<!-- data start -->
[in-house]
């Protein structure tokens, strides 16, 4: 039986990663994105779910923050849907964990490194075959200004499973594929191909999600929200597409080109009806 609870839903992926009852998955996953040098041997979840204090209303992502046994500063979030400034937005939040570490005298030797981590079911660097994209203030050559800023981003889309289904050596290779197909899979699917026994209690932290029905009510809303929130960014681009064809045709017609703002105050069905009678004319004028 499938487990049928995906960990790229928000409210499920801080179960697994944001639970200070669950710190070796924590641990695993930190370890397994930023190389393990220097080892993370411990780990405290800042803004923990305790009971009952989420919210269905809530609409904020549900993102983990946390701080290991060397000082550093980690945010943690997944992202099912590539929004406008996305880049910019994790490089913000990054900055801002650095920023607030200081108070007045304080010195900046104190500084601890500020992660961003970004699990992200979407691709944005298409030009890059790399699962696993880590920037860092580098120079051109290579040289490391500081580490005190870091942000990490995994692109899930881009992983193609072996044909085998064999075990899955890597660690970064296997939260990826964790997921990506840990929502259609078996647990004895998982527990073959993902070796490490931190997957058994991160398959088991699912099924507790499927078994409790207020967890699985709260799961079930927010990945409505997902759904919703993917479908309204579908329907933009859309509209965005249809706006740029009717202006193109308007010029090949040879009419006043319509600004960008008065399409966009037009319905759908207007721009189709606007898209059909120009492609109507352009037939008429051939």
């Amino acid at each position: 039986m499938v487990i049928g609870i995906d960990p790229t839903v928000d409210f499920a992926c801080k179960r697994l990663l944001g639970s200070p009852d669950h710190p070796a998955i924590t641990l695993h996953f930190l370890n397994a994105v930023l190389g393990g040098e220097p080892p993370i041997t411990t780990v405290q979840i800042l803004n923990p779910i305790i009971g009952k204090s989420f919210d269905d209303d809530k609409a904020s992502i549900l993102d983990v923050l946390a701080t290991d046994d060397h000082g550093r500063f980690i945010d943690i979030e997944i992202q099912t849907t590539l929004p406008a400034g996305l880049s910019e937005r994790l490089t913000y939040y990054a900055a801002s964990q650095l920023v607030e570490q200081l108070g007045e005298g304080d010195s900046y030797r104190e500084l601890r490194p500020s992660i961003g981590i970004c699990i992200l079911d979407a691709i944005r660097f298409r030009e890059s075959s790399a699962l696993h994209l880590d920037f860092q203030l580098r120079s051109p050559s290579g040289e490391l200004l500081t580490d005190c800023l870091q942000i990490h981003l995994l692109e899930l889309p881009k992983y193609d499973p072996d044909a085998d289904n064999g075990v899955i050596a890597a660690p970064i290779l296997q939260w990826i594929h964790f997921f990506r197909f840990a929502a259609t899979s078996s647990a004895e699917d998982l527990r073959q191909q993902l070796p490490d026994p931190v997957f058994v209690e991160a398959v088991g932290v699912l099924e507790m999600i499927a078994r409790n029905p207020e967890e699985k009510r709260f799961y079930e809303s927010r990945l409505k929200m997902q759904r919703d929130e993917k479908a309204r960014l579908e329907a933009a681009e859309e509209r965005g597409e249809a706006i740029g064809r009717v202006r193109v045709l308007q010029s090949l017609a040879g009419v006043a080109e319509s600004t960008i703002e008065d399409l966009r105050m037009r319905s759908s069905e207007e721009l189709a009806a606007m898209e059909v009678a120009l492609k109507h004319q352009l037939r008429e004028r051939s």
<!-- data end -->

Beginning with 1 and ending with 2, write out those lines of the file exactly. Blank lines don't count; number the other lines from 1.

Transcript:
[in-house]
């Protein structure tokens, strides 16, 4: 039986990663994105779910923050849907964990490194075959200004499973594929191909999600929200597409080109009806 609870839903992926009852998955996953040098041997979840204090209303992502046994500063979030400034937005939040570490005298030797981590079911660097994209203030050559800023981003889309289904050596290779197909899979699917026994209690932290029905009510809303929130960014681009064809045709017609703002105050069905009678004319004028 499938487990049928995906960990790229928000409210499920801080179960697994944001639970200070669950710190070796924590641990695993930190370890397994930023190389393990220097080892993370411990780990405290800042803004923990305790009971009952989420919210269905809530609409904020549900993102983990946390701080290991060397000082550093980690945010943690997944992202099912590539929004406008996305880049910019994790490089913000990054900055801002650095920023607030200081108070007045304080010195900046104190500084601890500020992660961003970004699990992200979407691709944005298409030009890059790399699962696993880590920037860092580098120079051109290579040289490391500081580490005190870091942000990490995994692109899930881009992983193609072996044909085998064999075990899955890597660690970064296997939260990826964790997921990506840990929502259609078996647990004895998982527990073959993902070796490490931190997957058994991160398959088991699912099924507790499927078994409790207020967890699985709260799961079930927010990945409505997902759904919703993917479908309204579908329907933009859309509209965005249809706006740029009717202006193109308007010029090949040879009419006043319509600004960008008065399409966009037009319905759908207007721009189709606007898209059909120009492609109507352009037939008429051939």